Today is Sunday, day 2 of our voluntary stay-at-home-ness, though I’ve been home since Thursday afternoon, so this is technically day 3.5. But who’s counting? (Haha.)
I’ve now watched several videos of Italians on their balconies singing together from across piazzas. (My favourite was this performance of Rihanna’s “Bitch Better Have My Money.”) Our balcony looks out over a thicket of trees and, beyond it, Eglinton Avenue, where there are barely any cars on the road. I can’t see a single other person from here. Note to self: teach Adrian some Rihanna songs.
Instead of asking ourselves what we’d like to do today, we’re wondering what we can do today. I wrote my grandma a long email after seeing on the news that Quebec has asked every person over the age of 70 not to leave their homes at all. My grandma, who lives in an apartment in Montreal, is 99 and a half (!!!), so I spent a couple of hours drinking coffee and sorting through photos to include with my message. Here are a few of the shots I emailed over:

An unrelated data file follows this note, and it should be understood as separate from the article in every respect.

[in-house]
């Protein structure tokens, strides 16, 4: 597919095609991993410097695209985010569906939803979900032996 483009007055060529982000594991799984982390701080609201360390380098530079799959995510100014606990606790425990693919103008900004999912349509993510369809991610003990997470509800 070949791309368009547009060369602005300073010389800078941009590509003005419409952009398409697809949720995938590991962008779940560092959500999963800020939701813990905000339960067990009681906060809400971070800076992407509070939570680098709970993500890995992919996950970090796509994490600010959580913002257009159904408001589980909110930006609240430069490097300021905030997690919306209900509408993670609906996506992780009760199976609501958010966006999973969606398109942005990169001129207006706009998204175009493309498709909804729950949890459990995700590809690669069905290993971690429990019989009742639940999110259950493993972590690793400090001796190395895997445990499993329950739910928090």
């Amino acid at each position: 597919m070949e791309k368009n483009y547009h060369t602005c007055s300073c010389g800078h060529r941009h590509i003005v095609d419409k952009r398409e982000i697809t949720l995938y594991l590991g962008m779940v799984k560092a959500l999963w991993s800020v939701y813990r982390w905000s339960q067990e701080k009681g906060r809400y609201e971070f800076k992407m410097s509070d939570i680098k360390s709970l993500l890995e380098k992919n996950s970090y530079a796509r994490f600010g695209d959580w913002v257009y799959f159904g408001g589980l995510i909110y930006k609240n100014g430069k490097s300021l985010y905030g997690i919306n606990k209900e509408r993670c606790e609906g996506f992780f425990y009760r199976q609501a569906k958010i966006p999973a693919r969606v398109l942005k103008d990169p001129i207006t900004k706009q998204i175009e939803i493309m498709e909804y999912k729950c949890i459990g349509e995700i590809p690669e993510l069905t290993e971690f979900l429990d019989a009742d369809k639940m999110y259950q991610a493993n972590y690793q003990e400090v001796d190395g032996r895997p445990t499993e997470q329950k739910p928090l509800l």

We went for a quick walk around the block today, touching nothing, approaching no one. On the sidewalk, we saw a few people out with their dogs. The park across the street, which we avoided, was jam-packed full of kids playing basketball. The grocery store parking lot was full. We hurried home.
Here’s what I’ve read or watched today:
Learning to correctly sub ingredients is an important skill at any time, but particularly during this time.
Coronavirus Risk Doesn’t Stop at Your Front Door (The Atlantic)
It is relatively easy to avoid large gatherings and not shake hands with or hug strangers; it is another thing entirely to not hug our families, pick up our children, kiss our spouse first thing in the morning. To notice and eliminate all the small and nearly invisible touches with the people with whom we are closest is as difficult as not touching one’s own face.
Let’s all make sourdough starters and bake bread together and stay inside and be happy.
Don’t be patient 31.